The US Copyright Law includes many exceptions, exemptions, and limitations in the law (see Sections 107-122 of the US Copyright Law to learn more). They were added to the law to ensure progress continues. This is necessary because new works build upon, are influenced by, and make reference to works that came before them. If these exceptions, exclusions, and limitations did not exist, the creators and authors could monopolize their rights for all time and progress as we know it would cease to exist. Therefore, the copyright law allows the public to use works in certain ways and under certain conditions without the need for asking permission because they are seen to serve the fundamental public interest and good.
There are numerous exceptions, exemptions, and limitations in the US Copyright Law. This section will look at those that are most often used in teaching and education.
Section 110(1) of the US Copyright law is the Classroom Use Exemption in the copyright law. This exemption was added to the copyright law because of the high-value of educational uses. This exemption only allows for performing or displaying any copyrighted works in the face-to-face classroom. This includes videos, images, artwork, skits, public readings of poems, etc. It does not include photocopies handed out to students in the class.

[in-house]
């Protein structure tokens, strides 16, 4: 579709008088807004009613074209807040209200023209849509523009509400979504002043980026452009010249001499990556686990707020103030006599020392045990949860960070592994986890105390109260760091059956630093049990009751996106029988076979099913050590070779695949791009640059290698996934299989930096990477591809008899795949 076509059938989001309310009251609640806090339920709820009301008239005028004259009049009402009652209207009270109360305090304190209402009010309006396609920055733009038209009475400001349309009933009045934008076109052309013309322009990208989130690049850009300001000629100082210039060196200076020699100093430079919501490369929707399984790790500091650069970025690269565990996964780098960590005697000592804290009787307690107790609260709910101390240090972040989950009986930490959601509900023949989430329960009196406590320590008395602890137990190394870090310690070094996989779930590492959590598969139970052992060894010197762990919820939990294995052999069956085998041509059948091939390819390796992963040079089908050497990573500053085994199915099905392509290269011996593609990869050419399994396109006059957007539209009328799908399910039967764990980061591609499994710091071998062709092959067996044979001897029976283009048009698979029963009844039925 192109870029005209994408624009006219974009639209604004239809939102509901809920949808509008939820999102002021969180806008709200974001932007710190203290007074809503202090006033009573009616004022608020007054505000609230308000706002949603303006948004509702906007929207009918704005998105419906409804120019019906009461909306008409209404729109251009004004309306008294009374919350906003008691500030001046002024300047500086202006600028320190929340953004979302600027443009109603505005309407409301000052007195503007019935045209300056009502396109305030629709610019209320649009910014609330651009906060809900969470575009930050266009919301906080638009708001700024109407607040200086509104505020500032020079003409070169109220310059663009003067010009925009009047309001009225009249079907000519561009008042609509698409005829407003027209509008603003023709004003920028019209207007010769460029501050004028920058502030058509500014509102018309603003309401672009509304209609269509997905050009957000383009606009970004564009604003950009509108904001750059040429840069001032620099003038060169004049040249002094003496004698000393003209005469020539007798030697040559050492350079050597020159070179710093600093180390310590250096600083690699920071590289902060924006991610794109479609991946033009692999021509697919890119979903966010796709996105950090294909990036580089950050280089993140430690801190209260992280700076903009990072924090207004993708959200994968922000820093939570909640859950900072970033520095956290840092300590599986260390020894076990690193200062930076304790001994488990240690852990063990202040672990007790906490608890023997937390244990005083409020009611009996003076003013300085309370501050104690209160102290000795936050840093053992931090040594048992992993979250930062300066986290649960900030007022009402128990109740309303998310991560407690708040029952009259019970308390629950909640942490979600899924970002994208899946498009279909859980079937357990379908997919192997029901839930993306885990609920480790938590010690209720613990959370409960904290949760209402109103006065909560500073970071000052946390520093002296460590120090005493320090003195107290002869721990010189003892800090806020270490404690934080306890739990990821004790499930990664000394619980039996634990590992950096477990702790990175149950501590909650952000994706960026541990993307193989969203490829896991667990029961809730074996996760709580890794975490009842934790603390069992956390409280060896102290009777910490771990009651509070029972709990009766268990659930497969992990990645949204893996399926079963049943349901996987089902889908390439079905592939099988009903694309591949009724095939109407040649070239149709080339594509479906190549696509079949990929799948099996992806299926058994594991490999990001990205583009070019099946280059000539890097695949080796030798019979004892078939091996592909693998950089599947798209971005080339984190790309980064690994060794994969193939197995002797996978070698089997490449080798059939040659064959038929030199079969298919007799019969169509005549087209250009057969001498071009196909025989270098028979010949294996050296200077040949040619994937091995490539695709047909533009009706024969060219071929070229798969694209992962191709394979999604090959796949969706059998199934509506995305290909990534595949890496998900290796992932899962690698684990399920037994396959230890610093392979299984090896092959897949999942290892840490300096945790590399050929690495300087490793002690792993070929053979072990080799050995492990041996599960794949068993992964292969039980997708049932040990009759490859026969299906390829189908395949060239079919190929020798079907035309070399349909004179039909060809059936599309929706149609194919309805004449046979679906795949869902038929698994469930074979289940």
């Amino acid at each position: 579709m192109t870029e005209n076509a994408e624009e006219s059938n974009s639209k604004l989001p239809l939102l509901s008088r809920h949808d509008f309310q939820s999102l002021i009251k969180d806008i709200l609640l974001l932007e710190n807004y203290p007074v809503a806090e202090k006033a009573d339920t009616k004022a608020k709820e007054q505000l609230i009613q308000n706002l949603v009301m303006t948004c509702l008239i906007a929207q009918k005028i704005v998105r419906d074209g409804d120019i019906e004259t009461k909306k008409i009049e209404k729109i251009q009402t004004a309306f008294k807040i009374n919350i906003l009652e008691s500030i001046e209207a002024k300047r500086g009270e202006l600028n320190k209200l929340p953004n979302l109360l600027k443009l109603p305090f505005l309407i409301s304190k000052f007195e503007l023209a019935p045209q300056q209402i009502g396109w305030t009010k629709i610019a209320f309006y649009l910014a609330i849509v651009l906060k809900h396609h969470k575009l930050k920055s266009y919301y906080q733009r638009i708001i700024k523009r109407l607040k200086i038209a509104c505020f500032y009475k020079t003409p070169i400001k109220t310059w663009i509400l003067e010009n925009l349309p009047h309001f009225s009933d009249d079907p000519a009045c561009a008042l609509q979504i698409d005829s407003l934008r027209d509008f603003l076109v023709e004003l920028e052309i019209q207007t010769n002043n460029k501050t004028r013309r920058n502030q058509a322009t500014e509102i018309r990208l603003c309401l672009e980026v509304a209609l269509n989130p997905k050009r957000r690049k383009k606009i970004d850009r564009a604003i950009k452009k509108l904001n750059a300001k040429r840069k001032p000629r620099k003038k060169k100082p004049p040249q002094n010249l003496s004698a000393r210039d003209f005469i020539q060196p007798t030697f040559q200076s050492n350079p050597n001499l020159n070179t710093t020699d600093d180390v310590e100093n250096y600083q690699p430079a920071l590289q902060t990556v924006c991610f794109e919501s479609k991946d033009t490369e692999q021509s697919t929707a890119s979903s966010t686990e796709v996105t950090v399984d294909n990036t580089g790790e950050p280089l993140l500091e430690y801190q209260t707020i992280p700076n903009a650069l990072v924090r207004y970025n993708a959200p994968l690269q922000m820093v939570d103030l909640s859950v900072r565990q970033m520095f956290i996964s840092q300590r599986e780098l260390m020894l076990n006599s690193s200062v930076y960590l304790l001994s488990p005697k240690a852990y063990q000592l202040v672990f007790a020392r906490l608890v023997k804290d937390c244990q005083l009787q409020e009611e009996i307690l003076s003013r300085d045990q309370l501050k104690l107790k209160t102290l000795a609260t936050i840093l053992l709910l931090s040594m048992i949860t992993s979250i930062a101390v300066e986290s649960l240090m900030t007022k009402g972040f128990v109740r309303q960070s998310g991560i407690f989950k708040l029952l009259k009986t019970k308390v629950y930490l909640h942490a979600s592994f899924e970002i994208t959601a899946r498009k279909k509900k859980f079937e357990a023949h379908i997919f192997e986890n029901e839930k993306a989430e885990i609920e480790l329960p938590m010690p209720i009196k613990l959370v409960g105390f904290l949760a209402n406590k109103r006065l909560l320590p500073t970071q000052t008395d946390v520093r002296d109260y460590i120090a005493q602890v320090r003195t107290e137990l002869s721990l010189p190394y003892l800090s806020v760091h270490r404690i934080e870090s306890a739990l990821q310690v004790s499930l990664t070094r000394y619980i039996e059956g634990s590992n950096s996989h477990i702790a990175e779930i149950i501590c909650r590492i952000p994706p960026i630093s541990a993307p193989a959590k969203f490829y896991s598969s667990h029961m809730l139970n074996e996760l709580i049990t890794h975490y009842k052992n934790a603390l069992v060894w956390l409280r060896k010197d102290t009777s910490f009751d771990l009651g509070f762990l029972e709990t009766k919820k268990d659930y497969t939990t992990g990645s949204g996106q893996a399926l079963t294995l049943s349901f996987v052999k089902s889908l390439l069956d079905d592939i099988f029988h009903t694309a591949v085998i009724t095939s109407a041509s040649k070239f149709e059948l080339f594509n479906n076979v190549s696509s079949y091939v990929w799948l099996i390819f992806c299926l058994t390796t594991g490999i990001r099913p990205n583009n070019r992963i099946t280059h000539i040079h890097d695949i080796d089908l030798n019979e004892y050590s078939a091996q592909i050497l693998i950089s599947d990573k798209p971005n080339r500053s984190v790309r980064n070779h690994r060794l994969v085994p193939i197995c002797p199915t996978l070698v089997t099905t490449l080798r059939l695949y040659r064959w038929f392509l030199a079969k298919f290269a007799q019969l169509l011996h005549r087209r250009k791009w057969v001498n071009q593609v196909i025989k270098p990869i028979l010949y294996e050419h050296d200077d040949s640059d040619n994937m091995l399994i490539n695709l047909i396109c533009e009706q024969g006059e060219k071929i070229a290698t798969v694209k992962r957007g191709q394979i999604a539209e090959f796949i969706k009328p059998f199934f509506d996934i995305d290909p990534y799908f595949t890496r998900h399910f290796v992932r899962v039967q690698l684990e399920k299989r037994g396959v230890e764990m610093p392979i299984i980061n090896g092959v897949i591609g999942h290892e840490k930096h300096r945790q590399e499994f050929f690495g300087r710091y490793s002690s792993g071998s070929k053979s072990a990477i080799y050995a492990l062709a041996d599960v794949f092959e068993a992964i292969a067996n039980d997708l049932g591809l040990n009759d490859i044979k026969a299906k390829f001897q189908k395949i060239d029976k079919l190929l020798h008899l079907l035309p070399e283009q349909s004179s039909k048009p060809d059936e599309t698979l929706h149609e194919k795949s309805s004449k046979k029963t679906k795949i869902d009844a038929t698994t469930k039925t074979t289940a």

The exemption can only be used under certain conditions or situations, including:
If all conditions are met, instructors and students are free to perform or display any copyrighted works without asking permission, paying copyright fees, or relying on fair use.
The Classroom Use Exemption is not flexible like Fair Use. It does not apply to conditions outside of the above conditions including for-profit institutions, online classrooms like Blackboard, or web-conferencing learning environments like Zoom, Adobe Connect, Google Hangouts, or Skype.
The US Copyright Law was updated in an attempt to better meet the needs of distance and online learning. The TEACH Act, Section 110(2), provides protection for those teaching if certain conditions are met.
Currently, CSS does not have all the conditions met to allow for the institution or the faculty to fall under the protection of the TEACH Act. However, faculty can still use Fair Use when considering materials for their online courses.
The information presented in this guide is intended for informational and educational purposes only. It is not offered as legal advice or counsel. Faculty, staff, students, and others associated with the college should consult an attorney for advice concerning their individual copyright situations and needs.